Television Review: “Kindred” — More than a Mystery
By Sarah Osman
In this adaptation for Hulu, Octavia E. Butler’s hybrid sci-fi novel has been reduced to a misguided time travel mystery.
It was midnight when my friend Libby finished reading Octavia E. Butler’s Kindred, and she called me immediately. She ranted about how much she hated Rufus, one of the greatest villains in modern literature, loved Dana, the heroine, and how sad she was once she had finished the novel. She immediately sought out Parable of the Sower and has continued to devour Butler’s literary catalog.
Such is the power of Butler’s writing, particularly in her most famous novel, Kindred. Some 40 years after publication, the book has been adapted into a TV series. And it turns out to be a somewhat depressing disappointment. Butler’s hybrid sci-fi yarn has been reduced to a misguided time travel mystery. Time travel is a well-worn genre, and for me the conceit works best when it is kept in the background of the story. Time-tripping should not be at the center of the narrative. It’s far more compelling to watch how a modern character adapts to the past (or vice versa) than to watch them struggle to figure out why they are ping-ponging in the first place. Time travel is a plot device in Butler’s novel, a means to explore very human, very political issues. In Hulu’s Kindred it takes center stage, to the drama’s detriment.
The series does share a few similarities with its source material: Dana, a 26-year-old Black woman, keeps inexplicably traveling to a Southern plantation in 1815. Every time she goes back to the period she saves a young boy named Rufus, who is the son of the despicable owner. On some occasions she is only on the plantation for a few moments; at other times she stays there for months.
The original Kindred takes place in the late ’70s, but showrunner (and award-winning playwright) Branden Jacobs-Jenkins has updated the time to 2016. This is defensible: Jacobs-Jenkins wants to remind audiences that race and gender relations remain complex. 2016 might have been a revelatory year in which to set the series, but nothing about the infamous Presidential election or Trump’s heinous campaign is mentioned. We only get hints of racial tension, and they come from Dana’s cartoonish neighbors, two nosy Karens. It’s unclear if these characters are meant to be comic relief or are a comment on race relations. Whatever the intention, it backfires. More time is spent with them than with some of the slaves that Dana meets on the plantation.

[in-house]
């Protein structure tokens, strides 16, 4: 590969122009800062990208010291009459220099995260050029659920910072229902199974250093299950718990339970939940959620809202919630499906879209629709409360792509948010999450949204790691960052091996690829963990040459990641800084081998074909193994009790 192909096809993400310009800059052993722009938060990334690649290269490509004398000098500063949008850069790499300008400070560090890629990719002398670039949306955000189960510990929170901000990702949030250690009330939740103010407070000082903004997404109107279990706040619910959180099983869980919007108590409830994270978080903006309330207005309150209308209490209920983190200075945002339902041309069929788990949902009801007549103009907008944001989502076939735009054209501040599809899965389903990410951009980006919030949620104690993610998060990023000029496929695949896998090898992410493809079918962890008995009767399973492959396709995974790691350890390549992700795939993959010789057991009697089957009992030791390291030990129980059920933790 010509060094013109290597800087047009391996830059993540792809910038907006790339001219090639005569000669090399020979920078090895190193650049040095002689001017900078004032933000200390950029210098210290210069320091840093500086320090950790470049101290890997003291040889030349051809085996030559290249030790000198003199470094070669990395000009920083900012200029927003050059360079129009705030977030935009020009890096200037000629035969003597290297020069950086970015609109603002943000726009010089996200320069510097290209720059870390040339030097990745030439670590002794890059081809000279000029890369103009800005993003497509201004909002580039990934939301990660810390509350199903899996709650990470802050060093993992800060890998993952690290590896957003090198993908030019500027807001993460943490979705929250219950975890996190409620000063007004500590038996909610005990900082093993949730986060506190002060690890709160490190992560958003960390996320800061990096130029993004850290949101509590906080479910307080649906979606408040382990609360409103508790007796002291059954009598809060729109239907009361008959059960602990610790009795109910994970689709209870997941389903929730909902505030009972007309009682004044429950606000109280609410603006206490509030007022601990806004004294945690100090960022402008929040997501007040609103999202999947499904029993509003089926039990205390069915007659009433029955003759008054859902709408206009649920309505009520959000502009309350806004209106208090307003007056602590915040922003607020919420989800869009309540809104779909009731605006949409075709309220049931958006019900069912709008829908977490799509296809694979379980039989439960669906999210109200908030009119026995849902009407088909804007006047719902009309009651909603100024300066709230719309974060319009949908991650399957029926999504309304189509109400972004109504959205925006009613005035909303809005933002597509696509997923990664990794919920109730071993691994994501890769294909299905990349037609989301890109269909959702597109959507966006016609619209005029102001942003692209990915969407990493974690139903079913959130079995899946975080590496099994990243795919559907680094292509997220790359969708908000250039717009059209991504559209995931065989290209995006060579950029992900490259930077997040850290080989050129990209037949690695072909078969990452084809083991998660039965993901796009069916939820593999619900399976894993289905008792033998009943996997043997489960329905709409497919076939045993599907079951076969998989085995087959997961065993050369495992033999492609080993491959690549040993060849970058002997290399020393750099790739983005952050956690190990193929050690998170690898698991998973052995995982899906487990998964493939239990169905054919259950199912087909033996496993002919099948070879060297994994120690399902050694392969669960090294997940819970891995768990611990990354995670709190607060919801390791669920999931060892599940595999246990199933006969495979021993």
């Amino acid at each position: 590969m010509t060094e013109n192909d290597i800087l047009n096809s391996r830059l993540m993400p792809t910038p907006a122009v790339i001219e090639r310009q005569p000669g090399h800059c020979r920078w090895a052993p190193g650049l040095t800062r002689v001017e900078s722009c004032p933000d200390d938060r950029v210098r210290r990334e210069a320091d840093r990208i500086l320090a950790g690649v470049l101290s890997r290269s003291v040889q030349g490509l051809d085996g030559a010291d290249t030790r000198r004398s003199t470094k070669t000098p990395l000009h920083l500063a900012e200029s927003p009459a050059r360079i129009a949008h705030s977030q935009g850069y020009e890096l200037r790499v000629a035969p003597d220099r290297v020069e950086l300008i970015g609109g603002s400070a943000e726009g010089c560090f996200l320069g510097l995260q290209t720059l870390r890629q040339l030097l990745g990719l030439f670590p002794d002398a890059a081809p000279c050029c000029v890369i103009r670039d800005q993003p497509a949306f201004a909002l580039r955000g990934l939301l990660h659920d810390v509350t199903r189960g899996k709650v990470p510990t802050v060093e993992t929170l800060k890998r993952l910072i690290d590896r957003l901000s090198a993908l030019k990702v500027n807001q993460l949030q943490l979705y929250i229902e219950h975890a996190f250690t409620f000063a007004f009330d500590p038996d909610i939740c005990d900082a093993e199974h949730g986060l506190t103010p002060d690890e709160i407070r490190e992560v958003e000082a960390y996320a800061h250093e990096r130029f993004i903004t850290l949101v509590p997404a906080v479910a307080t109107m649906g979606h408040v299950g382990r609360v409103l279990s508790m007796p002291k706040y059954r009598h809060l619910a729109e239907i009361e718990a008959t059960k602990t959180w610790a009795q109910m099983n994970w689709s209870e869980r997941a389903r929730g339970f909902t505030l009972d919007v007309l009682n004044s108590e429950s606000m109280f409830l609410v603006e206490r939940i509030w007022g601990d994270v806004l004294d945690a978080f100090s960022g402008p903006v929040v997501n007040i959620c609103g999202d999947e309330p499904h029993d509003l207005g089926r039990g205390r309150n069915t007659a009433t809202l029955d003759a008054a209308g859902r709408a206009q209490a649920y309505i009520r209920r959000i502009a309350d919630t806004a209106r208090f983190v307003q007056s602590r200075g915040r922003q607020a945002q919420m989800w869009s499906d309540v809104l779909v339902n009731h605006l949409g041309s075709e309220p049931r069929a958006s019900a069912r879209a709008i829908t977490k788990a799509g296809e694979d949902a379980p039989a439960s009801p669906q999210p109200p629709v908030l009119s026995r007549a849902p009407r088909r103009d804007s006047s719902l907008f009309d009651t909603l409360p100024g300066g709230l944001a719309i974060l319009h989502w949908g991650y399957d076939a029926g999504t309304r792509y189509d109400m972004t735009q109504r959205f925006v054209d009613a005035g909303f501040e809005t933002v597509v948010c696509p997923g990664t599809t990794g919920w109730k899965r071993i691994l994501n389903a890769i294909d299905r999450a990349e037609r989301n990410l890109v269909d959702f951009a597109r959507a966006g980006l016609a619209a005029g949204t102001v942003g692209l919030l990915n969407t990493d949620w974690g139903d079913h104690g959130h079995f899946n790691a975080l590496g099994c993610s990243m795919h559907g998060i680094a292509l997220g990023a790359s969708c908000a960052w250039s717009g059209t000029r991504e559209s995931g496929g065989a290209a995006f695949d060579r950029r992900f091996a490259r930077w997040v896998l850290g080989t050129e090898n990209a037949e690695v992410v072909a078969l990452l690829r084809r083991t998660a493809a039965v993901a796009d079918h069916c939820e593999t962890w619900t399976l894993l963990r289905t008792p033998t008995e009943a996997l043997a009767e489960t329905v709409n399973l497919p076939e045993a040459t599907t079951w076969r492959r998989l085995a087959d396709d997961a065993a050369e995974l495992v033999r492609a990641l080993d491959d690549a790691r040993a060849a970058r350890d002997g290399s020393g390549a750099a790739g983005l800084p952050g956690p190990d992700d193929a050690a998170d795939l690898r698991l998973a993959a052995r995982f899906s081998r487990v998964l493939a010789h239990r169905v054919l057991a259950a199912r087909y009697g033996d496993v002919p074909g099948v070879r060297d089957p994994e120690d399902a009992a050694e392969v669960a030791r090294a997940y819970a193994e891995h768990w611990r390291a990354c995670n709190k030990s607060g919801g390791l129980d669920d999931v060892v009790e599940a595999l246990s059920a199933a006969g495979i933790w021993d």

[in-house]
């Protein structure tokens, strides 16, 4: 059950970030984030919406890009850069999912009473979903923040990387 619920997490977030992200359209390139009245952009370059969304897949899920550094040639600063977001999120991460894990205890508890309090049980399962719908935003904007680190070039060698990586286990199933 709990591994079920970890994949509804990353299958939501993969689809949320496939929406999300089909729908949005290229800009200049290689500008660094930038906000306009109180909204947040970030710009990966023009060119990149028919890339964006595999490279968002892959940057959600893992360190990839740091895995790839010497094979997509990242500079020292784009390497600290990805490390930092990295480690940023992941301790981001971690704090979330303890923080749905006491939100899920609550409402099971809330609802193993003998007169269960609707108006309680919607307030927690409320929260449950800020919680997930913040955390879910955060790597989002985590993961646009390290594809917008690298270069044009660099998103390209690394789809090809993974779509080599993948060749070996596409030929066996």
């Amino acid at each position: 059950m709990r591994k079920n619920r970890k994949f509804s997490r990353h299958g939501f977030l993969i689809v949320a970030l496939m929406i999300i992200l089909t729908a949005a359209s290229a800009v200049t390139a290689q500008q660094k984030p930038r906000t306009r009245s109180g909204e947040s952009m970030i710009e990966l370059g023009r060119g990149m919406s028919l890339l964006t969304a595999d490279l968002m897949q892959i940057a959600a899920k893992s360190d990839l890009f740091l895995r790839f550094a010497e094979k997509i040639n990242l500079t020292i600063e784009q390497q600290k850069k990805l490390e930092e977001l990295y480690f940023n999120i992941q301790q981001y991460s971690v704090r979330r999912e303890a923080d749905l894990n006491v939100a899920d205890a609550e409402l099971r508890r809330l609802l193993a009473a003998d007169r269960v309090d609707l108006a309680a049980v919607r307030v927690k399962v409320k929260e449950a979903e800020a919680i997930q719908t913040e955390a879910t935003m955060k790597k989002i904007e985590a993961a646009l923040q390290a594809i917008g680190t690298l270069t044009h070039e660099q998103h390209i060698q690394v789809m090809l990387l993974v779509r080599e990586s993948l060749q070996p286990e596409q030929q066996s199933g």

In the series, Dana has become a new transplant to Los Angeles. She has sold her grandmother’s brownstone in New York in her quest to become a TV writer. This decision made me question Dana’s intelligence. TV writers live in comfort in New York. Why sell a brownstone in Manhattan, one of the most coveted pieces of real estate in the world? Dana’s aunt and uncle understandably question their niece’s sanity. They are supposed to fill parental roles, but they end up fading into the background. Why are they introduced in the first place?
The next significant change in the series concerns Dana’s relationship. In the novel, she has been married to Kevin, a white man, much to the chagrin of both of their families. During one of Dana’s time-traveling jaunts, she accidentally brings Kevin with her. Kevin is well-meaning, but he’s oblivious to the dangerous threats to Dana. He also remains in the past after Dana returns to the present, which later sets up struggles in the relationship. In the series, Dana has just met Kevin, and they have just started to date when he is thrust into the past with her. They “bond” over their time on the plantation. But seeing Kevin claim Dana as his slave — when he barely knows her — doesn’t have the same emotional impact as it does in the novel. Kevin and Dana team up in an effort to solve the time-traveling conundrum. But Kevin’s concern doesn’t make all that much sense — why is he going along with Dana’s time-jumping? He barely knows her, so why does he believe that being with her is his fate? On top of that, we spend too much time watching Kevin interact with the plantation owners and their guests. It marginalizes Dana’s experience. The result is that the point of the novel is reversed. The lives of the slaves, and the horrors they face, come off as an afterthought when these experiences are just what Butler wanted to underline.
For those who have not read the novel, the series may be of some interest. The acting is solid; the sets and costumes are well done. The plot’s focus on solving the mystery may appeal to those who gravitate toward detective stories. But those who care for Kindred‘s groundbreaking vision would best skip the series. More adaptations of Butler’s work are on the way; let’s hope they learn from Branden Jacobs-Jenkins’s mistakes.
Sarah Mina Osman is a writer residing in Wilmington, NC. In addition to writing for the Arts Fuse, she has written for Watercooler HQ, Huffington Post, HelloGiggles, Young Hollywood, and Matador Network, among other sites. Her work was included in the anthology Fury: Women’s Lived Experiences in the Trump Era. She is currently a first year fiction MFA candidate at the University of North Carolina Wilmington. When she’s not writing, she’s dancing, watching movies, traveling, or eating. She has a deep appreciation for sloths and tacos. You can keep up with her on Twitter and Instagram: @SarahMinaOsman